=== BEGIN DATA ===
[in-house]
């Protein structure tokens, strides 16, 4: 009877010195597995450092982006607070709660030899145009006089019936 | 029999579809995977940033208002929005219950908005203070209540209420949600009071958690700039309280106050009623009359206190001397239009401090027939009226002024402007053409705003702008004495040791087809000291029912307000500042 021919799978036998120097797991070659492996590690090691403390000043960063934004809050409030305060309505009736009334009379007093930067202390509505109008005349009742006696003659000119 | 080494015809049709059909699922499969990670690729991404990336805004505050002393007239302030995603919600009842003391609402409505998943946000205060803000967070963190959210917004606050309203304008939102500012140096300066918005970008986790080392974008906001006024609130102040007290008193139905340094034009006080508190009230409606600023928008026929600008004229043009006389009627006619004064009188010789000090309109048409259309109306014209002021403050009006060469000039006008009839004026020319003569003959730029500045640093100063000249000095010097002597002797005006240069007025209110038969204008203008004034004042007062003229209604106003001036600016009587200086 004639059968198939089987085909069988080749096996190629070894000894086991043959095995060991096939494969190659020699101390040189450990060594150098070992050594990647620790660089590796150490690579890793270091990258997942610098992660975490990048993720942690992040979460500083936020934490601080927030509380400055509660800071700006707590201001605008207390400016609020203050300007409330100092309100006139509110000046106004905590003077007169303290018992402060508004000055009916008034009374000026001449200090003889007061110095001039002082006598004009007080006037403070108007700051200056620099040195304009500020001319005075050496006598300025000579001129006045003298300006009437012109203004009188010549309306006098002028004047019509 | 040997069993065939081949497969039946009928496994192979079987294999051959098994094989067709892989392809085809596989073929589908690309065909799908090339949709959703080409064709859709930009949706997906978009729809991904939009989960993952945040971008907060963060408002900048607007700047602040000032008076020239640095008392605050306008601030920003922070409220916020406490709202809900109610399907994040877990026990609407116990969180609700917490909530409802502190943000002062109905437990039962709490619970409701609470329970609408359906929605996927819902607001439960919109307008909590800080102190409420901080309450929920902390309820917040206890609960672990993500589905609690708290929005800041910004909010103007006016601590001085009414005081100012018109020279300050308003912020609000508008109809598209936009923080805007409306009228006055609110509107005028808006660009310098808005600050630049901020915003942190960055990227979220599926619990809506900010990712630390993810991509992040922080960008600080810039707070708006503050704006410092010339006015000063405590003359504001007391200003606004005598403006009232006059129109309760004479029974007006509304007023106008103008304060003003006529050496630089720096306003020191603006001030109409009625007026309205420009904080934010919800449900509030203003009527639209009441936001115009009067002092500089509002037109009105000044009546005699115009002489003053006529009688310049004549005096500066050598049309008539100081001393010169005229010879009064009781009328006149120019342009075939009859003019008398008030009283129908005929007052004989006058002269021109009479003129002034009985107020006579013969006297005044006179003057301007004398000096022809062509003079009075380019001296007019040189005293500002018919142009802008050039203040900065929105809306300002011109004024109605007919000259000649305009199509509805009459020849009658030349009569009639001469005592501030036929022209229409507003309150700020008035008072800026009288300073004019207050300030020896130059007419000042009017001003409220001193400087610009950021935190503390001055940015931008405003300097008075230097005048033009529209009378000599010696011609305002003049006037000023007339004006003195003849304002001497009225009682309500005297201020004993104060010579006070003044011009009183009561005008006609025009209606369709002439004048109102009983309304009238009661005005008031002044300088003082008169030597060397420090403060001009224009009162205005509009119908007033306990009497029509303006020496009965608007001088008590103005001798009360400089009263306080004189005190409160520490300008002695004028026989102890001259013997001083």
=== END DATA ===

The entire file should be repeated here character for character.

[in-house]
């Protein structure tokens, strides 16, 4: 009877010195597995450092982006607070709660030899145009006089019936 | 029999579809995977940033208002929005219950908005203070209540209420949600009071958690700039309280106050009623009359206190001397239009401090027939009226002024402007053409705003702008004495040791087809000291029912307000500042 021919799978036998120097797991070659492996590690090691403390000043960063934004809050409030305060309505009736009334009379007093930067202390509505109008005349009742006696003659000119 | 080494015809049709059909699922499969990670690729991404990336805004505050002393007239302030995603919600009842003391609402409505998943946000205060803000967070963190959210917004606050309203304008939102500012140096300066918005970008986790080392974008906001006024609130102040007290008193139905340094034009006080508190009230409606600023928008026929600008004229043009006389009627006619004064009188010789000090309109048409259309109306014209002021403050009006060469000039006008009839004026020319003569003959730029500045640093100063000249000095010097002597002797005006240069007025209110038969204008203008004034004042007062003229209604106003001036600016009587200086 004639059968198939089987085909069988080749096996190629070894000894086991043959095995060991096939494969190659020699101390040189450990060594150098070992050594990647620790660089590796150490690579890793270091990258997942610098992660975490990048993720942690992040979460500083936020934490601080927030509380400055509660800071700006707590201001605008207390400016609020203050300007409330100092309100006139509110000046106004905590003077007169303290018992402060508004000055009916008034009374000026001449200090003889007061110095001039002082006598004009007080006037403070108007700051200056620099040195304009500020001319005075050496006598300025000579001129006045003298300006009437012109203004009188010549309306006098002028004047019509 | 040997069993065939081949497969039946009928496994192979079987294999051959098994094989067709892989392809085809596989073929589908690309065909799908090339949709959703080409064709859709930009949706997906978009729809991904939009989960993952945040971008907060963060408002900048607007700047602040000032008076020239640095008392605050306008601030920003922070409220916020406490709202809900109610399907994040877990026990609407116990969180609700917490909530409802502190943000002062109905437990039962709490619970409701609470329970609408359906929605996927819902607001439960919109307008909590800080102190409420901080309450929920902390309820917040206890609960672990993500589905609690708290929005800041910004909010103007006016601590001085009414005081100012018109020279300050308003912020609000508008109809598209936009923080805007409306009228006055609110509107005028808006660009310098808005600050630049901020915003942190960055990227979220599926619990809506900010990712630390993810991509992040922080960008600080810039707070708006503050704006410092010339006015000063405590003359504001007391200003606004005598403006009232006059129109309760004479029974007006509304007023106008103008304060003003006529050496630089720096306003020191603006001030109409009625007026309205420009904080934010919800449900509030203003009527639209009441936001115009009067002092500089509002037109009105000044009546005699115009002489003053006529009688310049004549005096500066050598049309008539100081001393010169005229010879009064009781009328006149120019342009075939009859003019008398008030009283129908005929007052004989006058002269021109009479003129002034009985107020006579013969006297005044006179003057301007004398000096022809062509003079009075380019001296007019040189005293500002018919142009802008050039203040900065929105809306300002011109004024109605007919000259000649305009199509509805009459020849009658030349009569009639001469005592501030036929022209229409507003309150700020008035008072800026009288300073004019207050300030020896130059007419000042009017001003409220001193400087610009950021935190503390001055940015931008405003300097008075230097005048033009529209009378000599010696011609305002003049006037000023007339004006003195003849304002001497009225009682309500005297201020004993104060010579006070003044011009009183009561005008006609025009209606369709002439004048109102009983309304009238009661005005008031002044300088003082008169030597060397420090403060001009224009009162205005509009119908007033306990009497029509303006020496009965608007001088008590103005001798009360400089009263306080004189005190409160520490300008002695004028026989102890001259013997001083």